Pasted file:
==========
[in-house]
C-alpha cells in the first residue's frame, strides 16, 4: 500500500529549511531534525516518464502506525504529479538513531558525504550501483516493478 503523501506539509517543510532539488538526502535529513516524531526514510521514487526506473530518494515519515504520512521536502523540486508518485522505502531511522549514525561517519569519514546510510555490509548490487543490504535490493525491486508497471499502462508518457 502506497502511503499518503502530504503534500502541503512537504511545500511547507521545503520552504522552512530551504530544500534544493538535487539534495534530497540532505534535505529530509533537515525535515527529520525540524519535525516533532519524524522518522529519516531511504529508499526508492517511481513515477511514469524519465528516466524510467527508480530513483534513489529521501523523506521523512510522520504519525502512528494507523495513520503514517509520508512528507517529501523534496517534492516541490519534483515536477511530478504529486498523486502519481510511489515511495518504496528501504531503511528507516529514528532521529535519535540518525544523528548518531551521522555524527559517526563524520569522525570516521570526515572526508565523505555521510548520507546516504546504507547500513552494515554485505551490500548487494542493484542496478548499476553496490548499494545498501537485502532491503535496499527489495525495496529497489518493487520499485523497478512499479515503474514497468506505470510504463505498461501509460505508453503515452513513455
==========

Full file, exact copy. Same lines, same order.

[in-house]
C-alpha cells in the first residue's frame, strides 16, 4: 500500500529549511531534525516518464502506525504529479538513531558525504550501483516493478 503523501506539509517543510532539488538526502535529513516524531526514510521514487526506473530518494515519515504520512521536502523540486508518485522505502531511522549514525561517519569519514546510510555490509548490487543490504535490493525491486508497471499502462508518457 502506497502511503499518503502530504503534500502541503512537504511545500511547507521545503520552504522552512530551504530544500534544493538535487539534495534530497540532505534535505529530509533537515525535515527529520525540524519535525516533532519524524522518522529519516531511504529508499526508492517511481513515477511514469524519465528516466524510467527508480530513483534513489529521501523523506521523512510522520504519525502512528494507523495513520503514517509520508512528507517529501523534496517534492516541490519534483515536477511530478504529486498523486502519481510511489515511495518504496528501504531503511528507516529514528532521529535519535540518525544523528548518531551521522555524527559517526563524520569522525570516521570526515572526508565523505555521510548520507546516504546504507547500513552494515554485505551490500548487494542493484542496478548499476553496490548499494545498501537485502532491503535496499527489495525495496529497489518493487520499485523497478512499479515503474514497468506505470510504463505498461501509460505508453503515452513513455